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Old 04-10-2017, 12:22 PM
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Mary Pat Campbell
Join Date: Nov 2003
Location: NY
Studying for duolingo and coursera
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NYC Comptroller Decries Senate Vote to Roll Back Pension Rule
Vote reversed Labor Department rule allowing cities to create savings plans.
New York City Comptroller Scott Stringer had some harsh words for US. Senate Republicans who voted to reverse a Department of Labor (DOL) rule that allowed cities and counties to organize retirement savings accounts for workers who have no access to retirement plans.

“Republicans in the Senate just voted to make it harder for Americans to save for retirement,” said Stringer in a statement. “This vote was an active, willful attempt to undermine the economic security of Americans.”

By a vote of 50-49, the Senate voted to overturn the US DOL’s rule “Savings Arrangements Established by State Political Subdivisions for Non-Governmental Employees.” The rule allowed cities to expand access to retirement savings plans to private-sector workers.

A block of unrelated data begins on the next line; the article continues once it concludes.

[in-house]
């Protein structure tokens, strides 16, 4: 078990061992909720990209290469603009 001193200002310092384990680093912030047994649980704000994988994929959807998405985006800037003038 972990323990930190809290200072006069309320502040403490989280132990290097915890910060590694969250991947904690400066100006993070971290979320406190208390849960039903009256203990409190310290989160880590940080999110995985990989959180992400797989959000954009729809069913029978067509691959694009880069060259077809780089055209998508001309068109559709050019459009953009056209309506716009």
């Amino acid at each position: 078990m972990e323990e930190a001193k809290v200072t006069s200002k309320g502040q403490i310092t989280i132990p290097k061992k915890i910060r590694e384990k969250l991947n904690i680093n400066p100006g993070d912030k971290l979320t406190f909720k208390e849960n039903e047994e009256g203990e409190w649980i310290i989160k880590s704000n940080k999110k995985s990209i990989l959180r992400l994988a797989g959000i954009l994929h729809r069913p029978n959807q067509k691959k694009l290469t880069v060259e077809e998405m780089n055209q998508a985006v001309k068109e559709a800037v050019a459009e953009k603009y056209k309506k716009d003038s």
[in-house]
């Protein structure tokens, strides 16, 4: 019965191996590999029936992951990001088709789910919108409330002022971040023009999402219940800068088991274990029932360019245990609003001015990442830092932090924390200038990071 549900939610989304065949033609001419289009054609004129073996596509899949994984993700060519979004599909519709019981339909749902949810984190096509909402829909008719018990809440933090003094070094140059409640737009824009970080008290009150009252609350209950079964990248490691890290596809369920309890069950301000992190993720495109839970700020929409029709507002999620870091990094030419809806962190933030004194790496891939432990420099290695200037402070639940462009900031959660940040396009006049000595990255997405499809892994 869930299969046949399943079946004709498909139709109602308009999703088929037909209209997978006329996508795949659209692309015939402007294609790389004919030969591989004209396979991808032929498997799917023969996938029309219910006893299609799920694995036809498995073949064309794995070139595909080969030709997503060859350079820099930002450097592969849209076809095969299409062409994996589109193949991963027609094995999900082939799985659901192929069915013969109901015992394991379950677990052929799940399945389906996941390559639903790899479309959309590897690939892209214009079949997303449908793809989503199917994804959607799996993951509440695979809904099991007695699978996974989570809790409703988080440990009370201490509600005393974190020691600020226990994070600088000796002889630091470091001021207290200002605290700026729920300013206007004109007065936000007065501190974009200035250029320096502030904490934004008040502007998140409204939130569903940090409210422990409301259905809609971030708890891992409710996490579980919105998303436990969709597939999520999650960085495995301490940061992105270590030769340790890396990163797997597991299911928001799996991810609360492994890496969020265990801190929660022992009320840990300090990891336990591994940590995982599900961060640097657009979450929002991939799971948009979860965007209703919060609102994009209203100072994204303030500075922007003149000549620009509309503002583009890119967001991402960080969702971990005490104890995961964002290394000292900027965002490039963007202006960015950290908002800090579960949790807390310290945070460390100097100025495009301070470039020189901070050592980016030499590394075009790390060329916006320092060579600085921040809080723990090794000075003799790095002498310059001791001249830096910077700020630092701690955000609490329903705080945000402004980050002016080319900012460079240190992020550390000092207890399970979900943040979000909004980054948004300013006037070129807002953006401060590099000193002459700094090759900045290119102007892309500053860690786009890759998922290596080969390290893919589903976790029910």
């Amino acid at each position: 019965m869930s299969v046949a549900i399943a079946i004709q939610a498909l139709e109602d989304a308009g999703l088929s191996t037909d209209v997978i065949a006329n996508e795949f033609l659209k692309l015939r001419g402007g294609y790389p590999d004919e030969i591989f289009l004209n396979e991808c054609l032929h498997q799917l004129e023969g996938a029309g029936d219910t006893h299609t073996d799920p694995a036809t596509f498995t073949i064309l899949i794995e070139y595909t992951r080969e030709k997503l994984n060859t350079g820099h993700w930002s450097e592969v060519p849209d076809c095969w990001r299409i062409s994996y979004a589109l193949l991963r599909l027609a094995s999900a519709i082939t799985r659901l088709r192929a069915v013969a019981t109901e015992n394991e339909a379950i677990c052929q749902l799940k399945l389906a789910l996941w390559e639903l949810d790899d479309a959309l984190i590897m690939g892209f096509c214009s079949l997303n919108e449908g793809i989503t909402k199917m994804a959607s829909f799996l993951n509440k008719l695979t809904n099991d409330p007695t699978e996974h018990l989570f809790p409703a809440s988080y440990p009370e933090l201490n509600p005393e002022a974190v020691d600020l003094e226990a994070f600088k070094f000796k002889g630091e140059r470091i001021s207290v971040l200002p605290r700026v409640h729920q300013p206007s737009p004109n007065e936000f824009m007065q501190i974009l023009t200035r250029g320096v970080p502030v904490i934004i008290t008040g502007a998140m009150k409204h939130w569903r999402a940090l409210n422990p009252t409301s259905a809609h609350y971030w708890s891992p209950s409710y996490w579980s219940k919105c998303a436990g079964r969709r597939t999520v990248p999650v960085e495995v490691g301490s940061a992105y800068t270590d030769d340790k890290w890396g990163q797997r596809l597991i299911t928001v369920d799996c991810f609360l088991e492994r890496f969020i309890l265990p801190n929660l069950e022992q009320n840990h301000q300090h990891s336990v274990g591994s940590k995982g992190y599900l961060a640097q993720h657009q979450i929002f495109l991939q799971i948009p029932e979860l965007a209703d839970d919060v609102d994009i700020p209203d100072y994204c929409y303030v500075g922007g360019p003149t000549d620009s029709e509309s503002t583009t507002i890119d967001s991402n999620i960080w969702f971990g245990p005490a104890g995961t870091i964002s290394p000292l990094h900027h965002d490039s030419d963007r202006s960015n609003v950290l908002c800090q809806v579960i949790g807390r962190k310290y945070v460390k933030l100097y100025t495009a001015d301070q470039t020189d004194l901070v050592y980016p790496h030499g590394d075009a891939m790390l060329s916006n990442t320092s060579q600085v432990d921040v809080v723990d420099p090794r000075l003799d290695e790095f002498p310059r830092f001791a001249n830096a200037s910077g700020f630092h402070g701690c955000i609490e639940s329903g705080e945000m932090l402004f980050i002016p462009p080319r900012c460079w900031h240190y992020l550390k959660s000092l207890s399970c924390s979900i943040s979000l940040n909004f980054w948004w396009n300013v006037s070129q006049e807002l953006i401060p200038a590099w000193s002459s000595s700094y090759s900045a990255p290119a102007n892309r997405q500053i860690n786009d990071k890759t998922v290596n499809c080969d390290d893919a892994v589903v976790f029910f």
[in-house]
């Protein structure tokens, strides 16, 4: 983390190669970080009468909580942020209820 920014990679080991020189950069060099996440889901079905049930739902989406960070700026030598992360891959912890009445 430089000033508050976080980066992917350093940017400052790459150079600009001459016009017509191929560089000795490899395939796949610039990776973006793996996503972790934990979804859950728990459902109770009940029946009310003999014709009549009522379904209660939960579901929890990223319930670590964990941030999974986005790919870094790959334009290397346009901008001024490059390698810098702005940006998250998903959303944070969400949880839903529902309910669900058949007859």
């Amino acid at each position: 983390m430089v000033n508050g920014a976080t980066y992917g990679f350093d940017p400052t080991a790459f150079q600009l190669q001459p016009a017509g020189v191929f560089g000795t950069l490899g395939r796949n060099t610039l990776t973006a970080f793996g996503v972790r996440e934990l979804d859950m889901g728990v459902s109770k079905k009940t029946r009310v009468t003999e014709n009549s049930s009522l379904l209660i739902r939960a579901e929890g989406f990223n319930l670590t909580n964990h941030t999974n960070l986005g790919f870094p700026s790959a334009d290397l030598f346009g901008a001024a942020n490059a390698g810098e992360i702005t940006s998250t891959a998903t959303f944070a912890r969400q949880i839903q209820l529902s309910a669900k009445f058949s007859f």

“Every New Yorker and every American should be able to save for a lifetime,” said Stringer. “But instead of lifting them up, Republicans in the Senate have sold out hardworking families who want to have secure retirements.”

The vote came under the Congressional Review Act of 1996, which established fast-track procedures that allows Congress to disapprove regulatory rules issued by federal agencies. To qualify for expedited consideration, a disapproval resolution must be submitted within 60 days after Congress receives the rule.

The current Congressional Review Act window applies to any significant Obama administration rule that was either finalized or made effective after June 13, 2016. Because the DOL’s city and county plan rule was finalized in December 2016, and became effective in January 2017, both rules fall within the current Congressional Review Act window.

The White House is expected to approve the legislation, and has already expressed its support for it. It said in a statement in March that the Labor Department rules had allowed “a new type of state-based retirement plan that would lack important federal protections.”


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